Posted on February 4th, 2012
There are odd moments that allow you to get an entirely new perspective on life and the world. One of those moments, I’ve found out these past few days, is seeing someone you love in the Intensive Care Unit – sedated and hooked up to a ventilator – fighting for their life.
All this happened with no notice. I don’t think anything could have prepared me for it.
The emotional journey involved is quite unlike anything else I’ve experienced before. A friend of mine, who has been through something similar, likened it to a ride that you’d really rather get off now.
I was under the impression that it was a stroke but I honestly don’t know if the reality is better or worse.
I will never forget the train journey down from Cambridge to Redhill. At that point I was under the impression that it was a stroke but I honestly don’t know if the reality is better or worse. It turns out that mum has a combination of a brain injury (bruising in the left hemisphere), bacterial meningitis (the most immediately life threatening) and pneumonia.
Being presented with mortality statistics by one of the anaesthetic consultants on Saturday was tough. We knew that odds were on mum’s side but that was the first time where it sank in that we could lose her.
The staff are lovely but for all their care they still can’t successfully bring mum round. Every time they lower the sedation she gets much worse again. Yesterday I thought we were making progress – today I’m not so sure.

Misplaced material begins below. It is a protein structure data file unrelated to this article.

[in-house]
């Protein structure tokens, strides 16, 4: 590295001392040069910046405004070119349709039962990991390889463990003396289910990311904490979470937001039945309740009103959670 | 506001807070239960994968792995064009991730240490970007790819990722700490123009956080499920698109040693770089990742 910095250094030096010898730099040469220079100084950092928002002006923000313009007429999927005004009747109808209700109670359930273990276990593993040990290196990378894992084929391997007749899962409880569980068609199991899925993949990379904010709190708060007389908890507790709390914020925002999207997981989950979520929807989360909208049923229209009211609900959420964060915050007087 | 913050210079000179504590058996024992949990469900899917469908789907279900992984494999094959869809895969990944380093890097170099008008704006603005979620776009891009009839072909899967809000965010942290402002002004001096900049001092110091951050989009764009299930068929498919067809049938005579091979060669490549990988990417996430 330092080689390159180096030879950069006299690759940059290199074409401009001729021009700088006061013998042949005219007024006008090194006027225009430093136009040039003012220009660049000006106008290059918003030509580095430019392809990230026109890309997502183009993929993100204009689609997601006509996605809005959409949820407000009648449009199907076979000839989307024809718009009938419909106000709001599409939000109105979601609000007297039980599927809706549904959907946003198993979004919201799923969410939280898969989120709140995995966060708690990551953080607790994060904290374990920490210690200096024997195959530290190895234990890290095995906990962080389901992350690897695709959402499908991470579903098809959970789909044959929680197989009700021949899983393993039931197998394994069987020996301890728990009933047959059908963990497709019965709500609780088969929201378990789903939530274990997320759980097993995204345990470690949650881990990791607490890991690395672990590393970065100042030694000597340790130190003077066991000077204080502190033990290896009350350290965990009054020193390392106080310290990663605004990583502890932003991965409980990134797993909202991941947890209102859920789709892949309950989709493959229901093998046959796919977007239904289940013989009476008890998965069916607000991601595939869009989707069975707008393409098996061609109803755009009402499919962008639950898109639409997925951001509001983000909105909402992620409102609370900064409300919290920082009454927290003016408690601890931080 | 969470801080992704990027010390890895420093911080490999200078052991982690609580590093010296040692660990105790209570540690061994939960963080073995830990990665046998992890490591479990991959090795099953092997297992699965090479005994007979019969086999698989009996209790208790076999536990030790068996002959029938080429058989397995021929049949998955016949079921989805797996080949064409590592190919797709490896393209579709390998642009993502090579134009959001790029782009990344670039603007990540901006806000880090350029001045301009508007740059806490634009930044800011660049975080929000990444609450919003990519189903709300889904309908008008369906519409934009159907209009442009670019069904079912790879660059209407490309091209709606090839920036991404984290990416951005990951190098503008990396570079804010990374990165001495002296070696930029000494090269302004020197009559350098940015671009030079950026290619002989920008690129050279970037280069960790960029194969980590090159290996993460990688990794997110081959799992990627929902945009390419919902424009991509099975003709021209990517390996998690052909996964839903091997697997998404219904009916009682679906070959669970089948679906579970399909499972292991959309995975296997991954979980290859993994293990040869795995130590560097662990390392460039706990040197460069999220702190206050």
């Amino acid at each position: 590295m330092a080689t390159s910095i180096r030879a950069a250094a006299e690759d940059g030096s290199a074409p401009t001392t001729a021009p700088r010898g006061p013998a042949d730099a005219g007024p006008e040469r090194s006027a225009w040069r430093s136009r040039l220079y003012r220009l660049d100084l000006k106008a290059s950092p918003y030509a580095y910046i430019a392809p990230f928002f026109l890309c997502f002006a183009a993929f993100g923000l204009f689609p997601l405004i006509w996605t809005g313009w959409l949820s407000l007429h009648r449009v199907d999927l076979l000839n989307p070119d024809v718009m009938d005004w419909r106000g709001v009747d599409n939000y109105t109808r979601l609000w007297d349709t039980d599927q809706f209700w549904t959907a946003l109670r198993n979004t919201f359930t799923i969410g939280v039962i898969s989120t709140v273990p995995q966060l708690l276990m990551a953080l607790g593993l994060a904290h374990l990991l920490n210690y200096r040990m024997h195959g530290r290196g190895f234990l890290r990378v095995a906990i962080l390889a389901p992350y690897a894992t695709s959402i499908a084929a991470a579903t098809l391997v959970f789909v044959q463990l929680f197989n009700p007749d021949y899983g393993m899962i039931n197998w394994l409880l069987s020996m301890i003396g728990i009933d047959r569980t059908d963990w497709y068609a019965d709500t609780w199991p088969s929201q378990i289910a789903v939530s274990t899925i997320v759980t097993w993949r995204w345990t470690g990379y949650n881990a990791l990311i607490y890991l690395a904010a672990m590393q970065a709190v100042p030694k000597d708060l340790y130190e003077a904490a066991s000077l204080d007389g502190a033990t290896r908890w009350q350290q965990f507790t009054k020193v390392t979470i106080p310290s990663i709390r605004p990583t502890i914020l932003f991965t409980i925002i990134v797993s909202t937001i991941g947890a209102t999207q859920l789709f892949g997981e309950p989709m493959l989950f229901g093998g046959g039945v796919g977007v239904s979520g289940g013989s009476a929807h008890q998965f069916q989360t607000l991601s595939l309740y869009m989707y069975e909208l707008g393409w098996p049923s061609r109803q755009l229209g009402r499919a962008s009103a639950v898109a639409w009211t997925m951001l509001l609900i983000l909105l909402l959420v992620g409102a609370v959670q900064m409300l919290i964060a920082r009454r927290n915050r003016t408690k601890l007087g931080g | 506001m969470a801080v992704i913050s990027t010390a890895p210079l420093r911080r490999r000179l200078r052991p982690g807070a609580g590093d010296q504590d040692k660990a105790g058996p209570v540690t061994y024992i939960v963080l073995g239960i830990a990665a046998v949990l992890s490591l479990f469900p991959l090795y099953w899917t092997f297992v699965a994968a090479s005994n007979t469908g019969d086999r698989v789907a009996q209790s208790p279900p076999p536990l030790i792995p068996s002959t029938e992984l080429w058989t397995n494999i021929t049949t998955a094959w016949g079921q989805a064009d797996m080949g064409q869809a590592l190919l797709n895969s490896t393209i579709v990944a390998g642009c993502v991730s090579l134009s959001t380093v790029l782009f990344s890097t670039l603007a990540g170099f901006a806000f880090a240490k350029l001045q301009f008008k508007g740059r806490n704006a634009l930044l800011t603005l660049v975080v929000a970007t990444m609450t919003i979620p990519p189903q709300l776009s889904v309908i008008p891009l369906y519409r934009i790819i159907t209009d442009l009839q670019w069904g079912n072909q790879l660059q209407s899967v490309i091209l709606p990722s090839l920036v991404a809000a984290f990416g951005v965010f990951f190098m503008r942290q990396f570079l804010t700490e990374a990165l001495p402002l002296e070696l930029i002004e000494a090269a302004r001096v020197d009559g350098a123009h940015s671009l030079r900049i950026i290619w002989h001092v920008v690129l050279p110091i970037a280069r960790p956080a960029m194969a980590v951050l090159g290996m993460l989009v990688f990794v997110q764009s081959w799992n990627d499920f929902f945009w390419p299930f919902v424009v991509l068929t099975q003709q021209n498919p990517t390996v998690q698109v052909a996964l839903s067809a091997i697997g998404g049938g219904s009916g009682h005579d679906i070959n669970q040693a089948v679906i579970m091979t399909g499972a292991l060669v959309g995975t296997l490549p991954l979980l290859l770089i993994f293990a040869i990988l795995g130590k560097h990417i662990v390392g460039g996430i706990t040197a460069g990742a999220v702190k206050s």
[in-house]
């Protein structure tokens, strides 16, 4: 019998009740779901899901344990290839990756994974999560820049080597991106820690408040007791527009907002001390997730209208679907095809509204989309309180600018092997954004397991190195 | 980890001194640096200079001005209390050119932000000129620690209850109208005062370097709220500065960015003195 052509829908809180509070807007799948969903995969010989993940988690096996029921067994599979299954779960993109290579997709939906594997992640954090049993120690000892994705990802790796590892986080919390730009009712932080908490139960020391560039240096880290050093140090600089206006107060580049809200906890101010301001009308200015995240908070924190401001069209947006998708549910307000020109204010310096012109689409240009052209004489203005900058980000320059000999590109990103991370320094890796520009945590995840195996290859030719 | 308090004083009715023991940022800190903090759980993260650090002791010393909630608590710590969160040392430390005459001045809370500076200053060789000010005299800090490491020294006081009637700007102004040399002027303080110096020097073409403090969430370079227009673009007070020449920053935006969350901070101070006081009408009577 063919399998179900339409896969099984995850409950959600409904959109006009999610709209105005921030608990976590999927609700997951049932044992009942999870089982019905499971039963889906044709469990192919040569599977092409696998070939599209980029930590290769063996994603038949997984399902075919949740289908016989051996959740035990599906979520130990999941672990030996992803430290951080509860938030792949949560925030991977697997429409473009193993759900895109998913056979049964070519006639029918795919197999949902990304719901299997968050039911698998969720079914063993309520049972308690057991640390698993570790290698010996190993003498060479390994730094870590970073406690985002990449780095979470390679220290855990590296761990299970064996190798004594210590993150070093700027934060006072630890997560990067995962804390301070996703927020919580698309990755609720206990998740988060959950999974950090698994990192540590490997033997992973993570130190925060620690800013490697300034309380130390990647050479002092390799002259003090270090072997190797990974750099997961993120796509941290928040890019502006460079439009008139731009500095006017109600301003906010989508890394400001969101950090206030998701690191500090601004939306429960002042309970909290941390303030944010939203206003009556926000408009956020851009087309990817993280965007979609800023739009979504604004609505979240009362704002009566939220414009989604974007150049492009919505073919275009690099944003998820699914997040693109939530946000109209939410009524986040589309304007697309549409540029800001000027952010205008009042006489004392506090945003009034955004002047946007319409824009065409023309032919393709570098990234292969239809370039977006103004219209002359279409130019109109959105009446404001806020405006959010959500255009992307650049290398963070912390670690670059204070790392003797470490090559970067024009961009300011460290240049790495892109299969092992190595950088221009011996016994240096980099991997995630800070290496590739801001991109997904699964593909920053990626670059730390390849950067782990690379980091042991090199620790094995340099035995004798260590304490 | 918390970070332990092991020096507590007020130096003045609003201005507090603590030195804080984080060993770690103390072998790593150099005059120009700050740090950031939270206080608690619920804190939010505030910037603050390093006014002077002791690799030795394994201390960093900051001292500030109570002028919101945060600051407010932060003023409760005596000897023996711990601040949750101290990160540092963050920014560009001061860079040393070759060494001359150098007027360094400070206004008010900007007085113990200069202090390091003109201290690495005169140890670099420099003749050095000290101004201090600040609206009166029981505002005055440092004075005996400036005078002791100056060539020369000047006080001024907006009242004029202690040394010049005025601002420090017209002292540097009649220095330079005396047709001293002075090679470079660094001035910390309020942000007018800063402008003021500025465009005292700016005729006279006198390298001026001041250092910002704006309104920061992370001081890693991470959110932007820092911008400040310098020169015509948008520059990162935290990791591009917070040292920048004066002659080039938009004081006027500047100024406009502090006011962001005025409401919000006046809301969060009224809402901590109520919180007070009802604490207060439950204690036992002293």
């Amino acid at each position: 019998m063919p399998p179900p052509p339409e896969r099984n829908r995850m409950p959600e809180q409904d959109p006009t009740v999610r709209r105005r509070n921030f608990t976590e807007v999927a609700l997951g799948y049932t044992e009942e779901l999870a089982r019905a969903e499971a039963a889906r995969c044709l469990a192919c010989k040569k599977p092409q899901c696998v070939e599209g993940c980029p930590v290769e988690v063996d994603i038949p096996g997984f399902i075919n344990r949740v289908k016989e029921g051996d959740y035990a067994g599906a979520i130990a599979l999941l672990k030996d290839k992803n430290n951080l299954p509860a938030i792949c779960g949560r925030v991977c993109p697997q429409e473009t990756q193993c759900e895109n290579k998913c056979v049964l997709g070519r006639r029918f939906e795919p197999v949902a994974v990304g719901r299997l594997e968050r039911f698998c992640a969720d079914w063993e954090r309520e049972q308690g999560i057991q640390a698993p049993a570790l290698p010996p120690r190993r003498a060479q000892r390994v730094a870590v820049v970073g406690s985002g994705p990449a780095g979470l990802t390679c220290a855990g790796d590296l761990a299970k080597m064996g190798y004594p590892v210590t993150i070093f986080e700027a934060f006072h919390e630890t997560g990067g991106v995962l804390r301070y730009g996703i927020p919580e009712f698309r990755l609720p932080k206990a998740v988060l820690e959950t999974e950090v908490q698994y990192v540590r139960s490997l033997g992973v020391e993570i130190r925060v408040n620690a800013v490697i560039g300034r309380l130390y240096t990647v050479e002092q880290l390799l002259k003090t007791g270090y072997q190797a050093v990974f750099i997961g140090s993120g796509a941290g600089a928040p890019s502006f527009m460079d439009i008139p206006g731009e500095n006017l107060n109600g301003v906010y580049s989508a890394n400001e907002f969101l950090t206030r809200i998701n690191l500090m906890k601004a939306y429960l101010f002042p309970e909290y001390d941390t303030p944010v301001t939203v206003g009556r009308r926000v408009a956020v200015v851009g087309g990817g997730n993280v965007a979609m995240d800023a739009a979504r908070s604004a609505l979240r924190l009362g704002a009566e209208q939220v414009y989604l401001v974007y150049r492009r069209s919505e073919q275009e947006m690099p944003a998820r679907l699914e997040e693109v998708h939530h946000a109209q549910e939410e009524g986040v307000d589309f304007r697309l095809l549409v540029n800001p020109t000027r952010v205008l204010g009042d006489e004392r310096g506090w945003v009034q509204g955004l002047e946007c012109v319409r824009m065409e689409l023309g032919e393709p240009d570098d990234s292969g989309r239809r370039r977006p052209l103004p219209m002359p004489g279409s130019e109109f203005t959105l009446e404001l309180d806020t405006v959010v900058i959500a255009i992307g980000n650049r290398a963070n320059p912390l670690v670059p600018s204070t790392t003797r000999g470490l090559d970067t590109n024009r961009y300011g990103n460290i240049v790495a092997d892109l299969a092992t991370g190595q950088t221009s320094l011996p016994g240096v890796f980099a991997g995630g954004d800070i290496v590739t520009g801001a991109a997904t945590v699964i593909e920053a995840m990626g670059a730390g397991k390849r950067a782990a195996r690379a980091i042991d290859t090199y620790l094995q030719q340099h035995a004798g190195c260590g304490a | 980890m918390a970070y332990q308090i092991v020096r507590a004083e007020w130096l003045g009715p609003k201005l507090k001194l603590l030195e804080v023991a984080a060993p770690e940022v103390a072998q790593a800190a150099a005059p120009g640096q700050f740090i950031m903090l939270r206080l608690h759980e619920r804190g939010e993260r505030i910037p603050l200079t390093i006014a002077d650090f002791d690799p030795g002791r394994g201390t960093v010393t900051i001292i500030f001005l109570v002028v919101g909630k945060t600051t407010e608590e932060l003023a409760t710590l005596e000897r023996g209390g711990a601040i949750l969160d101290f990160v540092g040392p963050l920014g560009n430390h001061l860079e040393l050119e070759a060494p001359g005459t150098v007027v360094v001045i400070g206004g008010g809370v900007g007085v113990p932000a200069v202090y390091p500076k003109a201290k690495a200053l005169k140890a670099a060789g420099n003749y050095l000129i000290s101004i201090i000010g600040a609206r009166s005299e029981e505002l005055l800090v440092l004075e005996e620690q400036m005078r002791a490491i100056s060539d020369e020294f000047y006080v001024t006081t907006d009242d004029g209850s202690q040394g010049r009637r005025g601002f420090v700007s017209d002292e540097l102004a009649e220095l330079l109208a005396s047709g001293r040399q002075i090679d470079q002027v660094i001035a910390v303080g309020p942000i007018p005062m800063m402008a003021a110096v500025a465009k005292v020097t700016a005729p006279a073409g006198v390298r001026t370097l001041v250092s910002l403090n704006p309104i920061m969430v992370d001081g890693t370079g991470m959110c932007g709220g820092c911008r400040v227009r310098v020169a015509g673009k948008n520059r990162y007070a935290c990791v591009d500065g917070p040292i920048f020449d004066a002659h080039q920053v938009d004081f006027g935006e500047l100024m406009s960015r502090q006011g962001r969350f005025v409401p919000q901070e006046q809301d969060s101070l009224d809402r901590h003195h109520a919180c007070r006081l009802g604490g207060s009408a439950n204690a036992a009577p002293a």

Update: Wednesday 25th Jan
It is now, more than ever, the little signs that we cling onto. Today, for the first time, mum opened her eyes in response to noise. There was no sign of recognition &ndash I don’t think she recognised either our voices or our faces &ndash and neither was she able to obey any other verbal commands. However, it’s the best she’s been and it does signify an increase in GCS. By this scale, she was 12/15 on admission, down to 8/15 when she was sedated — this brings her up to 9/15.
Update: Sunday 29th Jan
My mum is, thankfully, firmly on the road to recovery. The past eight days have been a test of strength, stability and willpower. I don’t think mum realises yet quite how long she’s been in hospital. She’s still in intensive care but her sedation was successfully switched off yesterday for the first time since she was admitted.
Only time will tell whether she’ll be able to recover to normal. There was a point when we were being prepared for there being some (?permanent) brain damage. Thankfully that’s looking less and less likely to be the case.
Throughout all this, I’ve been overwhelmed by the texts, emails, facebook messages and phone calls that I’ve received…
Throughout all this, I’ve been overwhelmed by the texts, emails, facebook messages and phone calls that I’ve received – both from mum’s friends but also my own. It’s times like this when you realise just how strong a group of friends you have and how much you truly are able to depend on them when things go wrong.
Update: Tuesday 31st Jan
The rate of improvement now is incredible. I’ve just seen mum walk to the end of the corridor to say goodbye to us. She requires a lot of assistance (currently from a zimmer frame).
The timing of recovery does seem to fit with the meningitis diagnosis. Once the antibiotics took hold of the infection, everything else slotted back into place.
Final update: Saturday 4th Feb
I’ve decided that things are now good enough that I can publish this post. Mum is now at home, continuing her recovery. I’m deeply grateful to the dedicated staff in the Intensive Care Unit at East Surrey Hospital. Their support of us, and of mum, was faultless throughout.∗